relations of the teaching and corporate boards" (J. J. Stevenson). "Unless American college teachers can be assured that they are no longer to be looked upon as mere employees paid to do the bidding of men who, however courteous or however eminent, have not the faculty's professional knowledge of the complicated problems of education, our universities will suffer increasingly from a dearth of strong men, and teaching will remain outside the pale of the really learned professions. The problem is not one of wages; for no university can become rich enough to buy the independence of any man who is really worth purchasing" (J. P. Munroe). The prevailing system "does not attract strong men to the profession of teaching, nor does it foster a vigorous intellectual life in the universities. And occasionally a gross and tyrranical abuse of authority reminds the world how far America is behind Germany in the freedom of its university life" (Springfield Republican: editorial).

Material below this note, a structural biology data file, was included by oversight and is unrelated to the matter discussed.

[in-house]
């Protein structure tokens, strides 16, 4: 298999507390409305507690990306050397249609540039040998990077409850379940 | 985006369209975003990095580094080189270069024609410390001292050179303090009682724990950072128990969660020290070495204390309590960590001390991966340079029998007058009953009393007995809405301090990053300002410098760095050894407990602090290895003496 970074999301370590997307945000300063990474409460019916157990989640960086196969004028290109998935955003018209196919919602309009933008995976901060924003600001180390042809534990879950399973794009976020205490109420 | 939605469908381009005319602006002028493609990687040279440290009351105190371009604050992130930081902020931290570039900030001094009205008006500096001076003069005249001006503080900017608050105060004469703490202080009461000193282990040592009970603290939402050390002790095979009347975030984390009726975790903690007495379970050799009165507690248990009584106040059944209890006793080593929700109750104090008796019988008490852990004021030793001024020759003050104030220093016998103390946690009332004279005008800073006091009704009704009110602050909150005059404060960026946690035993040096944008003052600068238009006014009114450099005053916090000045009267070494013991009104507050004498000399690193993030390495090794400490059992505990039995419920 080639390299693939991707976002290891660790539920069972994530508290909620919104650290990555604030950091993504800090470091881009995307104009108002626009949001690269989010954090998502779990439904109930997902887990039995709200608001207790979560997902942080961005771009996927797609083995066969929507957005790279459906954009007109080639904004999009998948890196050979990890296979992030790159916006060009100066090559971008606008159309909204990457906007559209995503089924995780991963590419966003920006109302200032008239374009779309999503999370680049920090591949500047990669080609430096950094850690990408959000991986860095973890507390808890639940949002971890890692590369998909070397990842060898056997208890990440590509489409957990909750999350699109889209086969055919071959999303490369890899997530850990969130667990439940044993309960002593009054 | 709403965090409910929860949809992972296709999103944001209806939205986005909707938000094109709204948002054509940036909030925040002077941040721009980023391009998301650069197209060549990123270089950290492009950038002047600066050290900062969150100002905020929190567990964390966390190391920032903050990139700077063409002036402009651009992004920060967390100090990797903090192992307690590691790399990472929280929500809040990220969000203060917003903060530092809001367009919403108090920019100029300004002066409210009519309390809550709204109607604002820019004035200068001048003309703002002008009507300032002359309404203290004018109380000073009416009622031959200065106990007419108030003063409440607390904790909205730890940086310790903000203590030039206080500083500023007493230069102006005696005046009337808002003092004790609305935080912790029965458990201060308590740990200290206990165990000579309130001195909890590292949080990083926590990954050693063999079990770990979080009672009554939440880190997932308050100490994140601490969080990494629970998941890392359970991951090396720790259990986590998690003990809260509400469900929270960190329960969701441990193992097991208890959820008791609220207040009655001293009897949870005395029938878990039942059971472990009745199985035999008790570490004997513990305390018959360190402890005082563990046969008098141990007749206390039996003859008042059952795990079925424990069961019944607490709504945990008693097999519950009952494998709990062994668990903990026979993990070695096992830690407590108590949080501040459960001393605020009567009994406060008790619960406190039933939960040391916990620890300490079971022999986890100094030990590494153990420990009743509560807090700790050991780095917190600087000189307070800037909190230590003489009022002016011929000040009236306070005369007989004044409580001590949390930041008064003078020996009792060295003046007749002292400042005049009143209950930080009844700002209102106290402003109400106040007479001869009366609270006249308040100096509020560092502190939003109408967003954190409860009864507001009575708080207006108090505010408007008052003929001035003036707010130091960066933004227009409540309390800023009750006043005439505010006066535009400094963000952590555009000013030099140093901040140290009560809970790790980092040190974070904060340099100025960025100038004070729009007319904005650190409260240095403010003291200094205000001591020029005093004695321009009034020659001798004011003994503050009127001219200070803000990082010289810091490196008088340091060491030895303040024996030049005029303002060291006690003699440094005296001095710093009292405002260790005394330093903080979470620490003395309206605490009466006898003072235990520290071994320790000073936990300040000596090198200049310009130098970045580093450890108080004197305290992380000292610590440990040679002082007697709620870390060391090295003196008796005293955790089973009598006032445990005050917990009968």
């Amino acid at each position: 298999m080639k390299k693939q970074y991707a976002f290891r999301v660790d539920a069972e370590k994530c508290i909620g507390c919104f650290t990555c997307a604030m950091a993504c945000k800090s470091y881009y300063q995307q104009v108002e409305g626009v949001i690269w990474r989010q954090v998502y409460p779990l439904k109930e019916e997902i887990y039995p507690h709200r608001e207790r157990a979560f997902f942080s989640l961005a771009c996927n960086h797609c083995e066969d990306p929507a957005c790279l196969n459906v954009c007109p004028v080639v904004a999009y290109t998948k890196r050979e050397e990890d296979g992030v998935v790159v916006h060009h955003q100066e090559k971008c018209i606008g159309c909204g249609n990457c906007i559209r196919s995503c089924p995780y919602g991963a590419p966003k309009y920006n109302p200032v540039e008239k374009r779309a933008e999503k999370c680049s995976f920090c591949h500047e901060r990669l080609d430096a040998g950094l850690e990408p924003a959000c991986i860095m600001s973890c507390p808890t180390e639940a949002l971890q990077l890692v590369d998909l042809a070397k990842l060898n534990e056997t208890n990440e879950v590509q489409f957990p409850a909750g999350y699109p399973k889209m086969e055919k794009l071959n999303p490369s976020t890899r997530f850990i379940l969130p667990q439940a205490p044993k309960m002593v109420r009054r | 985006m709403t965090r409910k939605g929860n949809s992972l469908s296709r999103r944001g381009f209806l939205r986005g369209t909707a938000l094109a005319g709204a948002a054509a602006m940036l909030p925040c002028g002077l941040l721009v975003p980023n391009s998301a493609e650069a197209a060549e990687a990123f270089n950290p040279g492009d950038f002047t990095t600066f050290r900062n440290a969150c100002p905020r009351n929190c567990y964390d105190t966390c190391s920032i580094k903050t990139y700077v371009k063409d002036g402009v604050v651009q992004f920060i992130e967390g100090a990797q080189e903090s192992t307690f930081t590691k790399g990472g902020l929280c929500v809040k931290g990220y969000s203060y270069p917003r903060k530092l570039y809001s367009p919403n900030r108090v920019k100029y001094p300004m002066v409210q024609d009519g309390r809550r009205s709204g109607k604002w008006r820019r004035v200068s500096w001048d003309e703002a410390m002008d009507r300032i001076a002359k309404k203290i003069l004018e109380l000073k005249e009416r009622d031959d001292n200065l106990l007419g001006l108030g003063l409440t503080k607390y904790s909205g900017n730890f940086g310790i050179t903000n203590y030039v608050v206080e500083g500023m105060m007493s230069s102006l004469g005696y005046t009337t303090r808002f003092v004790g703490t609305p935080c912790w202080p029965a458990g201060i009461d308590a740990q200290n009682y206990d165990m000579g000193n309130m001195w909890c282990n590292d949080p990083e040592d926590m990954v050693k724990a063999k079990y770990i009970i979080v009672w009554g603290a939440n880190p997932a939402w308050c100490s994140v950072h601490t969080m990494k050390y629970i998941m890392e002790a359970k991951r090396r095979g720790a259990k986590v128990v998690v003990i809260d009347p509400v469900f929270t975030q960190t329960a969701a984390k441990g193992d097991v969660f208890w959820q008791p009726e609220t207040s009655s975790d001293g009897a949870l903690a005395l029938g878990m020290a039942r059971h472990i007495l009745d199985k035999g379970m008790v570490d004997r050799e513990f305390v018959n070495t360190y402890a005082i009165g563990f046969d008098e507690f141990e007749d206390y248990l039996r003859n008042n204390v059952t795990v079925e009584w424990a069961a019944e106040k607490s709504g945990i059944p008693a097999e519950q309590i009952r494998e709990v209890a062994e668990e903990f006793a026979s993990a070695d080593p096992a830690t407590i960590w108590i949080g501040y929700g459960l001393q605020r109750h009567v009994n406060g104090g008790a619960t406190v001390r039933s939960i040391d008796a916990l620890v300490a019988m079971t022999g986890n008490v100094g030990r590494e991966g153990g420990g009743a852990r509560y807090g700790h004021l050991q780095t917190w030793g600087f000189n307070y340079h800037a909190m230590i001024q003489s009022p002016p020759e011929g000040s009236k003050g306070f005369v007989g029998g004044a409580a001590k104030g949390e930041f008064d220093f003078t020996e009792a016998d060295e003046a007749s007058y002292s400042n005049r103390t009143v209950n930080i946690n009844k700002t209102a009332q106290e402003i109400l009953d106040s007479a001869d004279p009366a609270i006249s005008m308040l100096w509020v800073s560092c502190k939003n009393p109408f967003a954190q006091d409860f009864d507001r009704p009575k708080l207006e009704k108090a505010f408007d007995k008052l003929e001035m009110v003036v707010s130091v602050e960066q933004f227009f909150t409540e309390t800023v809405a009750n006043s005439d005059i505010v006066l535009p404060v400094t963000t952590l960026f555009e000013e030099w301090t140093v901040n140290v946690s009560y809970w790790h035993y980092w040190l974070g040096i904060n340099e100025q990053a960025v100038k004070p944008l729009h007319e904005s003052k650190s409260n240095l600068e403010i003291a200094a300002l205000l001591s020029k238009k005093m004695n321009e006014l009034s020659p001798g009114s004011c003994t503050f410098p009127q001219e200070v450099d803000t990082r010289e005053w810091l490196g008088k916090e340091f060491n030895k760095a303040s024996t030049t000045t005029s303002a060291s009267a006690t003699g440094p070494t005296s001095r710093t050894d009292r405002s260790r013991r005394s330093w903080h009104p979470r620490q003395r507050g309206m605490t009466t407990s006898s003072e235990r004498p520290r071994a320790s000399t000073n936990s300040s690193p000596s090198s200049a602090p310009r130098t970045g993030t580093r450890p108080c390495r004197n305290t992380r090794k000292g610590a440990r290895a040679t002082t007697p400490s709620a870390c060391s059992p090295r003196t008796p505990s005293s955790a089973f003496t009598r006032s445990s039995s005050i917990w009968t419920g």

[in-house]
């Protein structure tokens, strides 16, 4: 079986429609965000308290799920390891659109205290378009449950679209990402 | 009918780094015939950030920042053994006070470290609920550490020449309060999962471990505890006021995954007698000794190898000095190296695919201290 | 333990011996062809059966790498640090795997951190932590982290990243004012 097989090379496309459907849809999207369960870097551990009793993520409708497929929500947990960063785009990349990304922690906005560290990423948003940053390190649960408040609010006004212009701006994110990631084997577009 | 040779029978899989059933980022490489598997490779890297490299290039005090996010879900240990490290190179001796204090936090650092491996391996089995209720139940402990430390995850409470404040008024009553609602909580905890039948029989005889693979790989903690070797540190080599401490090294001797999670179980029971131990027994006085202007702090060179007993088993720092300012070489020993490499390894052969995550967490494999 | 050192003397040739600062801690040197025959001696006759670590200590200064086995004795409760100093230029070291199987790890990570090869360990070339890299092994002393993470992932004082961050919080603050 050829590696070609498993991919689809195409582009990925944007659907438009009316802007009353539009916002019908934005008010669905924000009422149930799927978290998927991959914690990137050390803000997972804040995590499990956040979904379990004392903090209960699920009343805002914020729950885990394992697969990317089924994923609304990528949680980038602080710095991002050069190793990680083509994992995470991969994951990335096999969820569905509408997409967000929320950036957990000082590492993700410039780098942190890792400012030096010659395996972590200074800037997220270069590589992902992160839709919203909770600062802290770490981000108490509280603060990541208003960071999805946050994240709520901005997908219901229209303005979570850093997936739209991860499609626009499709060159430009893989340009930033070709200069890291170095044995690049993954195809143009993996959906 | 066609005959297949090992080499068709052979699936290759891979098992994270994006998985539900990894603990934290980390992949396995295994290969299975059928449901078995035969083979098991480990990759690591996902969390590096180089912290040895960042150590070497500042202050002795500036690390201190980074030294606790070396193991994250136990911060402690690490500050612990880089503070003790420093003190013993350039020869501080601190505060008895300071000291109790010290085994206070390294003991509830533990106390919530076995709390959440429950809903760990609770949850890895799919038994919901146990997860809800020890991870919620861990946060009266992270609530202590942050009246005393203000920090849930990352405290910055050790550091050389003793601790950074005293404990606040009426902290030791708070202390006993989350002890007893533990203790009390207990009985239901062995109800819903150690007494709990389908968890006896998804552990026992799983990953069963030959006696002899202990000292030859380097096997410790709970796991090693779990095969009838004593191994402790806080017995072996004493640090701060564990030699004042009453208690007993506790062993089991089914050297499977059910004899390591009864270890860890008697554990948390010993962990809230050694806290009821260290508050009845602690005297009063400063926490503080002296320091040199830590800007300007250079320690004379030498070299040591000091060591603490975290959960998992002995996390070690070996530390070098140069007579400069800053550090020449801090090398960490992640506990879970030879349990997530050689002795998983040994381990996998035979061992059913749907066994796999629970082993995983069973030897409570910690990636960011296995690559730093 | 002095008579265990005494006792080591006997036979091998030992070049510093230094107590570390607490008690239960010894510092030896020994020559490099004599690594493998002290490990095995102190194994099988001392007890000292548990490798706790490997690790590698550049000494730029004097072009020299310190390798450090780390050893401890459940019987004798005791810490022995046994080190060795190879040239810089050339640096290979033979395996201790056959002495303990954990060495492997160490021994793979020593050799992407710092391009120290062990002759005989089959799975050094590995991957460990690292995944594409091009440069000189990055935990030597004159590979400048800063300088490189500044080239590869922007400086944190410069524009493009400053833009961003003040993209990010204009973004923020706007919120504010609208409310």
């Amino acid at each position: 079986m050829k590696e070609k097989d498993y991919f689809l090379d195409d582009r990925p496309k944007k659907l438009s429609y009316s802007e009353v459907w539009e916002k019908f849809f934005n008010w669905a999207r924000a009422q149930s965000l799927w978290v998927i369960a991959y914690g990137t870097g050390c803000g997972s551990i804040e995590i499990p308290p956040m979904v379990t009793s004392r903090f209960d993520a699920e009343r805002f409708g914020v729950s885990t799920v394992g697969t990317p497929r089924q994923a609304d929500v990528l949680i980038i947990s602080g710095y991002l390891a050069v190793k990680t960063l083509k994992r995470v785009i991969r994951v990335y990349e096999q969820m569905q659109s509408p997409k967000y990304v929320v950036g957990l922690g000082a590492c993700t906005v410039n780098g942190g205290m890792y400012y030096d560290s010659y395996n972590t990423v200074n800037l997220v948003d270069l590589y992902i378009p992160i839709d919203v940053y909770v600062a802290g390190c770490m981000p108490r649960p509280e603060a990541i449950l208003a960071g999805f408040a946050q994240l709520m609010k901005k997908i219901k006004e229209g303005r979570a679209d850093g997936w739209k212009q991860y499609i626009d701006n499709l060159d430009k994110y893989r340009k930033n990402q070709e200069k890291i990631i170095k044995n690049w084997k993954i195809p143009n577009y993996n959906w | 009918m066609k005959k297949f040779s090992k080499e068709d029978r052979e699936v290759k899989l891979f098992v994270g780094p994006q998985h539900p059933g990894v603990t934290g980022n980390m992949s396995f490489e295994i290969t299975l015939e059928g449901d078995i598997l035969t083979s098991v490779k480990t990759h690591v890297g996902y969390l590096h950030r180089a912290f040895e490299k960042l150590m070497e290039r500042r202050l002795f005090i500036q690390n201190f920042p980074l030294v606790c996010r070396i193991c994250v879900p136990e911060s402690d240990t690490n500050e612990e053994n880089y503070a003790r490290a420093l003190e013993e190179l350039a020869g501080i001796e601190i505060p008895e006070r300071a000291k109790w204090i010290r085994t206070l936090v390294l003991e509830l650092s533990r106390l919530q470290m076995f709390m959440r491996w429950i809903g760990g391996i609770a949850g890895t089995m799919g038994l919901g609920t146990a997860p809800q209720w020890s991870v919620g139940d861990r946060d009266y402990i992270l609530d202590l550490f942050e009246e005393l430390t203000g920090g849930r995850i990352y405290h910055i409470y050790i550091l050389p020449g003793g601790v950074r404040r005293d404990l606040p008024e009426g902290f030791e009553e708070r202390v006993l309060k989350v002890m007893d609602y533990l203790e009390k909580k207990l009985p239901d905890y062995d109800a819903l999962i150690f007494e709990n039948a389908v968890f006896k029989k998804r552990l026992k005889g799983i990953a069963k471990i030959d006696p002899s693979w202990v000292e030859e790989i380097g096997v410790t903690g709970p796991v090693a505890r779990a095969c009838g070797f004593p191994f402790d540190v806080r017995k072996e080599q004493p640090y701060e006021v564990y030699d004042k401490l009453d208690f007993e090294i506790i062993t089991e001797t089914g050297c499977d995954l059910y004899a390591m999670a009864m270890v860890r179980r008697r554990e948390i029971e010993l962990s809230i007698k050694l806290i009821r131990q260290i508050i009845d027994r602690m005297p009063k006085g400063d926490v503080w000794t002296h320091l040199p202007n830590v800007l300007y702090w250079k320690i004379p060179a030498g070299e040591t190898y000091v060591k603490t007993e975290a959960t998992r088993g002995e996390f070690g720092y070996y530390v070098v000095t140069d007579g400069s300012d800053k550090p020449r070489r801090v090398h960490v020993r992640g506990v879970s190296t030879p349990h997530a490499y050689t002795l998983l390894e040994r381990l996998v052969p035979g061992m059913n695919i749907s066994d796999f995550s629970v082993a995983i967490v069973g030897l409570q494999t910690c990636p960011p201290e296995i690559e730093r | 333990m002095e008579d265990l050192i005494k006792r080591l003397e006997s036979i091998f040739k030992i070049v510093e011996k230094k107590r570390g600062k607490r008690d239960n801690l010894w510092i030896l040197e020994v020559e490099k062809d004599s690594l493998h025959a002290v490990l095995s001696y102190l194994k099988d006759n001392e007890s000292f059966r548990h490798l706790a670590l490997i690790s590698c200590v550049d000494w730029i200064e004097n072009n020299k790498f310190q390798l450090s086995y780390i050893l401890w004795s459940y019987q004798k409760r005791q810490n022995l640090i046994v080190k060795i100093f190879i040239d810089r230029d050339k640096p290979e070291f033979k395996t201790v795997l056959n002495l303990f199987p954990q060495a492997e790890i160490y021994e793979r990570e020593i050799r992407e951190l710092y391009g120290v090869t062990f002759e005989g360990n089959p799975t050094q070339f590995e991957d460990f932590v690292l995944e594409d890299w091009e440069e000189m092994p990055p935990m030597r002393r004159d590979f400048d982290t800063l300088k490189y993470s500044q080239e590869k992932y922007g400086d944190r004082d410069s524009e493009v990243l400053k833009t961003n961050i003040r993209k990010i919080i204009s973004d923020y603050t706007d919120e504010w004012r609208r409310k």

It is quite proper that the professor should be called to account for his meek submission to the situation that is oppressively thrust upon him. "Now the idea of professionalism lies at the very core of educational endeavor, and whoever engages in intellectual work fails of his purpose in just so far as he fails to assert the inherent prerogatives of his calling. He became a hireling in fact, if not in name, when he suffers, unprotesting, the deprivation of all initiative, and contentedly plays the part of a cog in a mechanism whose motions are all controlled from without" (Dial: editorial). "Young men of power and ambition scorn what should be reckoned the noblest of professions, not because that profession condemns them to poverty, but because it dooms them to a sort of servitude" (J. P. Munroe). "But there is real danger that the existing system may prove repulsive to men of the highest intelligence and character and that mediocrity and time-serving may be developed where we need the most vigorous ability and independence" (Popular Science Monthly: editorial). "The degrading tenure" of the professor is spoken of as forming a "nursery of abject cowardice" (W. C. Lawton). How oppositely the protest of the professor is met when the academician summons courage enough to protest, appears in these two comments: "Truly the academic animal is a queer beast. If he can not have something at which he can growl and snarl, he will growl and snarl at nothing at all" (Educational Review: editorial). "At any rate American professors have come to feel that their independence is imperilled and their proper influence in the university organization seriously impaired by the activities of deans, presidents, and trustees." "Whatever-organization may be necessary in a modern American university, the institution will not permanently succeed unless the faculty as a group of independent personalities practically control its operation" (J G. Schurman). And here the call to arms!" The professor must teach the nation to respect learn-